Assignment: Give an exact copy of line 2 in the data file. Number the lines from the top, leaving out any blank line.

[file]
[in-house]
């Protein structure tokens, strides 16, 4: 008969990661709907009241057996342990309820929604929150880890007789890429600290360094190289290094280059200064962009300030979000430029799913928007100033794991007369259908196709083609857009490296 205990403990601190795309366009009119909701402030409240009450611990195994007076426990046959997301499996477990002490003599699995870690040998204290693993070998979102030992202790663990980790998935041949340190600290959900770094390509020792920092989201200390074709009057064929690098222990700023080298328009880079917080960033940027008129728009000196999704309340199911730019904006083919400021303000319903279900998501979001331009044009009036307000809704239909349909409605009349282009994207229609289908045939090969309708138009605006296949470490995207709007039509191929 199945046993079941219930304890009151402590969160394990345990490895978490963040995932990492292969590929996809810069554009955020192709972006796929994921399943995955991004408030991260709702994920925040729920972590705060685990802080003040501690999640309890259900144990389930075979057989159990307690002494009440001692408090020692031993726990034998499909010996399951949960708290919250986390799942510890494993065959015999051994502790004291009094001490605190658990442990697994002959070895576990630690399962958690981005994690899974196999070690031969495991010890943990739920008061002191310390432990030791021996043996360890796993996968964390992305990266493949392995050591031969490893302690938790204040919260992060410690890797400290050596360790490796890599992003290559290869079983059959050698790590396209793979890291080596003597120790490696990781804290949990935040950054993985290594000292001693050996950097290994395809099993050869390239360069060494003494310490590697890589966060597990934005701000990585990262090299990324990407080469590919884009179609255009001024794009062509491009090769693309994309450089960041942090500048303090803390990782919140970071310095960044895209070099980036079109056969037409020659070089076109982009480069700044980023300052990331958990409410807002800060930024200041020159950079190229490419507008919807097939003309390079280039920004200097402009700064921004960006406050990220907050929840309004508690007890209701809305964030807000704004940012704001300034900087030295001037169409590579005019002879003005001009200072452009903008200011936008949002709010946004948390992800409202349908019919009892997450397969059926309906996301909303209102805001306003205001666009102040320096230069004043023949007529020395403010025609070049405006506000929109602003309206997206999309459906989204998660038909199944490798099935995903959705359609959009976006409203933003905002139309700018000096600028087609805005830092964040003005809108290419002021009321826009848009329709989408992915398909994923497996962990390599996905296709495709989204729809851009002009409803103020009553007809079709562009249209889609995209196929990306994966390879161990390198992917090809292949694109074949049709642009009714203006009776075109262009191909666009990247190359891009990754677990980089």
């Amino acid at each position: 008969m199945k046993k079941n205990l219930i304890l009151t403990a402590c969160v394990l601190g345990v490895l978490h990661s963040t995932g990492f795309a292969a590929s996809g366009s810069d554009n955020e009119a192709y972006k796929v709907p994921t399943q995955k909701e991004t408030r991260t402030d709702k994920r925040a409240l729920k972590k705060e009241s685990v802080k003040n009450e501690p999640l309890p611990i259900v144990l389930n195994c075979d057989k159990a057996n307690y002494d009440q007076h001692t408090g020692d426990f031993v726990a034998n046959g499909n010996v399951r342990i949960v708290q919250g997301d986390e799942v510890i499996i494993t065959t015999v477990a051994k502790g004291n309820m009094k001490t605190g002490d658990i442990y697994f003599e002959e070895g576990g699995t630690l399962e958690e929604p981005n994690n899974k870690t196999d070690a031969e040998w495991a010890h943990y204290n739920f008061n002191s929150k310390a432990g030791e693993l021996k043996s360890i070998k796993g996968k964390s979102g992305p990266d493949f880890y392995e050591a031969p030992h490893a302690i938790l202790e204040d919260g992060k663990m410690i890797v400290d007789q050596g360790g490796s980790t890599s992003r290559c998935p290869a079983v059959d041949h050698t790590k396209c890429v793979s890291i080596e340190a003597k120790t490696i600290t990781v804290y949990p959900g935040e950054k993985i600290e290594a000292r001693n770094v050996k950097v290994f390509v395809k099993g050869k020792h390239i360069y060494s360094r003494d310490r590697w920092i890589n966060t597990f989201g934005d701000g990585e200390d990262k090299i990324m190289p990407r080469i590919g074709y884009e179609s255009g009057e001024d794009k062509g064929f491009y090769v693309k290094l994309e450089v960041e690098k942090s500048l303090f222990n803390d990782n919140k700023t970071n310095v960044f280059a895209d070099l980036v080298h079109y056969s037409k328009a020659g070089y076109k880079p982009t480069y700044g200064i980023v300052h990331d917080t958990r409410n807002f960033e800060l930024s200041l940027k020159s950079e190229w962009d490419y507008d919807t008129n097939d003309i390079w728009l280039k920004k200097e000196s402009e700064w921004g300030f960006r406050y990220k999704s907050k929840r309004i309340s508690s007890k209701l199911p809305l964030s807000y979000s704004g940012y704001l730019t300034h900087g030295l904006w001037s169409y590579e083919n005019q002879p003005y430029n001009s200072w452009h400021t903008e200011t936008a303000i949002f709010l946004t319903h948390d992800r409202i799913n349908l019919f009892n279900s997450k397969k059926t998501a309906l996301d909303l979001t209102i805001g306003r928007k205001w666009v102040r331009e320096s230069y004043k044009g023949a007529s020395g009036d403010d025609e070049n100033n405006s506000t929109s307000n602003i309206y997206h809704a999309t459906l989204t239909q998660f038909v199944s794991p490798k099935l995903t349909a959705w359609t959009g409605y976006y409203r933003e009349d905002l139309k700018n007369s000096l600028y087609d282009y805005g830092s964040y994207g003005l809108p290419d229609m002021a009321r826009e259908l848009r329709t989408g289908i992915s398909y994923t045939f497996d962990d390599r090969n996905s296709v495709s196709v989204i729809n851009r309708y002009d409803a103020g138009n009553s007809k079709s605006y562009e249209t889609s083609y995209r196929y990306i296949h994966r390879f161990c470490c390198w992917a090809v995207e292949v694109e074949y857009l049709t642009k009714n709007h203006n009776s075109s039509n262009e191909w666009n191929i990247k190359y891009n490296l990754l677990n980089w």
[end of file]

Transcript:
């Protein structure tokens, strides 16, 4: 008969990661709907009241057996342990309820929604929150880890007789890429600290360094190289290094280059200064962009300030979000430029799913928007100033794991007369259908196709083609857009490296 205990403990601190795309366009009119909701402030409240009450611990195994007076426990046959997301499996477990002490003599699995870690040998204290693993070998979102030992202790663990980790998935041949340190600290959900770094390509020792920092989201200390074709009057064929690098222990700023080298328009880079917080960033940027008129728009000196999704309340199911730019904006083919400021303000319903279900998501979001331009044009009036307000809704239909349909409605009349282009994207229609289908045939090969309708138009605006296949470490995207709007039509191929 199945046993079941219930304890009151402590969160394990345990490895978490963040995932990492292969590929996809810069554009955020192709972006796929994921399943995955991004408030991260709702994920925040729920972590705060685990802080003040501690999640309890259900144990389930075979057989159990307690002494009440001692408090020692031993726990034998499909010996399951949960708290919250986390799942510890494993065959015999051994502790004291009094001490605190658990442990697994002959070895576990630690399962958690981005994690899974196999070690031969495991010890943990739920008061002191310390432990030791021996043996360890796993996968964390992305990266493949392995050591031969490893302690938790204040919260992060410690890797400290050596360790490796890599992003290559290869079983059959050698790590396209793979890291080596003597120790490696990781804290949990935040950054993985290594000292001693050996950097290994395809099993050869390239360069060494003494310490590697890589966060597990934005701000990585990262090299990324990407080469590919884009179609255009001024794009062509491009090769693309994309450089960041942090500048303090803390990782919140970071310095960044895209070099980036079109056969037409020659070089076109982009480069700044980023300052990331958990409410807002800060930024200041020159950079190229490419507008919807097939003309390079280039920004200097402009700064921004960006406050990220907050929840309004508690007890209701809305964030807000704004940012704001300034900087030295001037169409590579005019002879003005001009200072452009903008200011936008949002709010946004948390992800409202349908019919009892997450397969059926309906996301909303209102805001306003205001666009102040320096230069004043023949007529020395403010025609070049405006506000929109602003309206997206999309459906989204998660038909199944490798099935995903959705359609959009976006409203933003905002139309700018000096600028087609805005830092964040003005809108290419002021009321826009848009329709989408992915398909994923497996962990390599996905296709495709989204729809851009002009409803103020009553007809079709562009249209889609995209196929990306994966390879161990390198992917090809292949694109074949049709642009009714203006009776075109262009191909666009990247190359891009990754677990980089």